The gospels of Matthew, Mark, and Luke are each rich with the narrative of the life and works of Christ. Together they make up what are known as the “synoptic gospels,” and over the course of a three year cycle the Church nourishes us with these narratives in the readings at Mass. In them we hear described in detail, and from various perspectives, the events of the life of Christ. Alongside these texts we often find ourselves diverted by a reading from the gospel according to Saint John. This gospel not only reinforces the narratives presented by the other three gospels, but also offers a mystical tone that demands a special effort in reading. Little in the text of the gospel according to Saint John is coincidental. Whereas the Matthew, Mark, and Luke provide a storyline for us to follow, John also uses specific words and ideas, in the context of retelling that narrative, to proclaim the great truths of our faith and in particular those regarding the person of Christ.
What would you give to convert one soul to Christ? This weekend a young married couple I know are attending a retreat during which they will find out where they are to be sent for two weeks of missionary work somewhere here in the United States. They will go with just the clothes they have on—no food or money—and they will rely on the generosity (please God) of parishioners and others for their wellbeing as they go about the task of evangelization; of taking the good news of the Gospel to others.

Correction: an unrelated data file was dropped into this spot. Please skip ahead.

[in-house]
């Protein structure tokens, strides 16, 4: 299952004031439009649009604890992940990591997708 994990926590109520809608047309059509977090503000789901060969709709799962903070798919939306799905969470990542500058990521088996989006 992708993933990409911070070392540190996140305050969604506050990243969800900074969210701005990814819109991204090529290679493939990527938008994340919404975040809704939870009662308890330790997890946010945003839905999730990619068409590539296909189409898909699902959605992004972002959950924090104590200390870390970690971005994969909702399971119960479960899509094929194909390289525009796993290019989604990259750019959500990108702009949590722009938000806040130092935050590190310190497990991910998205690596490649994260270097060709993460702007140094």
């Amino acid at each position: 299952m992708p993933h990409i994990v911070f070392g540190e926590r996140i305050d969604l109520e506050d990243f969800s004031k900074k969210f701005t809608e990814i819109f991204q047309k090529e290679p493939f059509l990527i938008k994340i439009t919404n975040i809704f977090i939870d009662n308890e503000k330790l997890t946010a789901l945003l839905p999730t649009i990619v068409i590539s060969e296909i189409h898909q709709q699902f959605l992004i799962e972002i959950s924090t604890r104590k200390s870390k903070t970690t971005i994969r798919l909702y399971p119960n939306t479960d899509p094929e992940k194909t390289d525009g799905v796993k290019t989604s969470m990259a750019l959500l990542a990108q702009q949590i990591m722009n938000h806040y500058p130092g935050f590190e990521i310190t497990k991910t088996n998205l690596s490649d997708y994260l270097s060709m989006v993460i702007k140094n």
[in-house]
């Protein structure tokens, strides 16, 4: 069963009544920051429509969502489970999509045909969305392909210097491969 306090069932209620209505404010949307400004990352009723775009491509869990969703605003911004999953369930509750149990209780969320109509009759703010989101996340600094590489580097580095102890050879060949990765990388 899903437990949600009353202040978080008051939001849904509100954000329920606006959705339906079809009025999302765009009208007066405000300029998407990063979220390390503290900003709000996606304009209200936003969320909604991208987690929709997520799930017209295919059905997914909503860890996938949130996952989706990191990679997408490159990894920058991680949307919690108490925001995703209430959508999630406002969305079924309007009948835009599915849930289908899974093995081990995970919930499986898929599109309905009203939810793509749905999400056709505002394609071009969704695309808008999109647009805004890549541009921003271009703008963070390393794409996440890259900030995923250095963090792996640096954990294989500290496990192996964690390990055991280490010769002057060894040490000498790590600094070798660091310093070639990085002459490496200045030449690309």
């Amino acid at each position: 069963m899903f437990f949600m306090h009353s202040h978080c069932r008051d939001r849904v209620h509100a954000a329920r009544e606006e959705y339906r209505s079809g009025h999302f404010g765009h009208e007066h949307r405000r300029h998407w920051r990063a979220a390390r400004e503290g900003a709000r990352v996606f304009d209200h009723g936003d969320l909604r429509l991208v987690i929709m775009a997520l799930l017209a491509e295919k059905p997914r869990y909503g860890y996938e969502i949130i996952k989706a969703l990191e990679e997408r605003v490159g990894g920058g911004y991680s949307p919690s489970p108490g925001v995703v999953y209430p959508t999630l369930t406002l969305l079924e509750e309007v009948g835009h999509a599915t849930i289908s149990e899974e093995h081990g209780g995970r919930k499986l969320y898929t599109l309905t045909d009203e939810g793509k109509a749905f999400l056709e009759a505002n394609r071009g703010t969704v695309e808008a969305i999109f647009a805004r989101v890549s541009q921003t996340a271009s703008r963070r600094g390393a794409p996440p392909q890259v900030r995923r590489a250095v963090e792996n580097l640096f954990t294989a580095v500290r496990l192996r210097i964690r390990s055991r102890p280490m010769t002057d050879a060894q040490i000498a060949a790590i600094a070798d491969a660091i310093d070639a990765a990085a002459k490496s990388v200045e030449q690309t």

What would you give to convert one soul to Christ? Yesterday I baptized a beautiful newly born baby girl. Her young parents are in the process of moving from the area to become teachers in a Catholic school on the other side of the country; one which has a vibrant life of faith, with the reverent celebration of the sacraments and good formation in the virtues for the students. They have not yet bought their first home, and yet in a few days they will nevertheless pack up their belongings and their daughter and head to their new lives; setting out to build a home and a family in which Christ is truly the head of the household, and to teach young people about the joy of knowing the Lord and living by his precepts.